You’re pretty much guaranteed to recharge your batteries when you come to the Cotswolds for the weekend. Choose your town, village or rural retreat depending on how much you want to unplug.
If elegant Regency architecture, fine dining and plenty of high-end shopping are your thing, opt to stay in or around Cheltenham. Stroll down the leafy Promenade and sip cocktails in one of Montpellier’s desirable hotels.
The bijou market town of Winchcombe is just 20 minutes drive away. Take in classic Cotswold stone cottages, sample award-winning cream teas at Juri’s Tea Room and visit grand Sudeley Castle. The Castle complete with a mind-boggling maze was the erstwhile home to Henry VIII’s sixth and final wife, Catherine Parr.
To really get away from it all, consider a stay at Cotswold Yurts, tucked inside a leafy valley between Cirencester and Stroud. Each is complete with a wood-burning stove, a pretty outdoor kitchen and surrounded by wooded walks. Of course, you can spend two days just listening to birdsong if you like.
Buy amazing local produce from multi award-winning Stroud Farmer’s Market a few miles away to cook for yourself or take a walk to the rather lovely Crown at Frampton Mansell for local craft ales and excellent, hearty fare.
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If you’re looking for more luxury, book in at Barnsley House & Spa, also within easy reach of Cirencester where you can browse boutiques and antique shops, and take home a taste contemporary culture from the New Brewery Arts Centre.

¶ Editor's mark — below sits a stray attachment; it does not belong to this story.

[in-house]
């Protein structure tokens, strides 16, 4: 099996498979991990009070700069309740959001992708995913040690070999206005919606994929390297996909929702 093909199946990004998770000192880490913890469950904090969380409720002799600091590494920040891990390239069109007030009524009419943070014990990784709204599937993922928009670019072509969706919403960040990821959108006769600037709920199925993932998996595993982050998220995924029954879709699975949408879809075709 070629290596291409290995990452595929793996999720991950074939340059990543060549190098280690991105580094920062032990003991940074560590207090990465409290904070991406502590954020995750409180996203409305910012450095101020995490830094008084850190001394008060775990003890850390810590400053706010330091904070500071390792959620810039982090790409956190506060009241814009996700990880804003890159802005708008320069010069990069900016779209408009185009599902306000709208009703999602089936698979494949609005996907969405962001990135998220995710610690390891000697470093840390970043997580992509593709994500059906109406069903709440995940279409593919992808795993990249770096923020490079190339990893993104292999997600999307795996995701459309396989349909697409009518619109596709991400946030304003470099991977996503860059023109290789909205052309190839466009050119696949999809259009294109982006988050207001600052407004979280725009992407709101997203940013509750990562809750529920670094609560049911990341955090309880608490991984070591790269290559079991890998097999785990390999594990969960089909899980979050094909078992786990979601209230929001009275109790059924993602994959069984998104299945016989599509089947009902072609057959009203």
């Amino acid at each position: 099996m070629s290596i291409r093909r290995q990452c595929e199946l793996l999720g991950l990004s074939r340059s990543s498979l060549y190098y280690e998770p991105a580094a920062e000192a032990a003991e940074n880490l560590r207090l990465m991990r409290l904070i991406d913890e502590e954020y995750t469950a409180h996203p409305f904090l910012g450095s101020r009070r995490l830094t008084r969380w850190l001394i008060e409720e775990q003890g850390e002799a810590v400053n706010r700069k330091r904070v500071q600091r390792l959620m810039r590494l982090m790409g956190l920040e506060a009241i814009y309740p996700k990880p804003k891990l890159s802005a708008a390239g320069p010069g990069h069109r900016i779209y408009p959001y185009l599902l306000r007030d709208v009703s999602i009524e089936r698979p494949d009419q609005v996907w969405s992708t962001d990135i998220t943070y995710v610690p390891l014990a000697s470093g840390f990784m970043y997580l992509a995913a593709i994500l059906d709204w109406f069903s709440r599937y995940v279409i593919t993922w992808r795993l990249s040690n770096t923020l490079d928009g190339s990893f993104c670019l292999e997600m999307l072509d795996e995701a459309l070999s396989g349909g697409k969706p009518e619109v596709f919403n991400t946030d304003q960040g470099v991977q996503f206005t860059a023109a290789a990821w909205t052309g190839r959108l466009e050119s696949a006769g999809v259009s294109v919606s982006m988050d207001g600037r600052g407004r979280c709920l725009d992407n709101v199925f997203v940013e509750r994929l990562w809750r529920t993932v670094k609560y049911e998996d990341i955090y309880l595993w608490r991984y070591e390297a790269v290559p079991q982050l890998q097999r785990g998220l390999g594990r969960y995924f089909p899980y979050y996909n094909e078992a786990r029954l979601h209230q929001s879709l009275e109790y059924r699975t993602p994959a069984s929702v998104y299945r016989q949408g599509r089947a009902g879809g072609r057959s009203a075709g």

For a love affair with honey-coloured Cotswold villages, Broadway is an unbeatable base with arts and culture aplenty in the surrounding area. Sleep at the grand Lygon Arms, which is experiencing a bit of a renaissance after recent charges in management, or at the reliably relaxing Broadway Hotel, part of the excellent Cotswolds Inns & Hotels.
For real local pub flavour, with unpretentious eats and local craft ales, there’s The Crown & Trumpet providing the perfect reward for long, hilly walks.
Add to the romance from June to August with a visit to Cotswold Lavender. Stroll along scented rows of violet blooms made all the more intense against the backdrop of cornfields. There’s a decent tea room and tempting shop to carry this soothing scent back home with you in lotions and potions distilled on site at this family-run floral farm.
Cap off your visit with cultural encounters at Snowshill Manor & Gardens, erstwhile home to traveller and compulsive collector, Charles Wade. Peruse his eclectic assortment of Samurai masks and an array of curiosities from around the globe. Next, relax in the Manor’s exquisite Cotswold garden or classic National Trust tea room stocked with local goodies.
Culture vultures and history lovers also opt to lay their head in nearby Chipping Campden, close to the borders of Worcestershire and Warwickshire. In addition, it’s in easy reach of a detour to Stratford-Upon-Avon, Shakespeare’s birthplace. Chipping Campden is synonymous with British craftsmanship and is still home to the late Robert Welch‘s iconic cutlery designs, a family-run business on the market town that finds its heritage in the Campden School of Arts & Craft.
Don’t miss the Court Barn Museum to discover more about Chipping Campden’s place in the revival of British Design. At the same time catch a new exhibition or expert talk. Garden lovers choose to stay in Chipping Campden given its close proximity to Hidcote Gardens conjured up by American botanist, Lawrence Johnston. Above all, its renowned garden rooms and red borders tamed this exposed stretch of north Cotswolds escarpment.
A little way down the lane, there’s privately-owned Kiftsgate Gardens. By and large, a wilder, more naturalistic creation by three generations of fiercely independent women gardeners. South of Chipping Campden, you’ll find Batsford Arboretum, for tree-lovers and families with children and four-legged friends who like to roam. Moreover, there’s plenty to fill a weekend or spill over into a longer visit.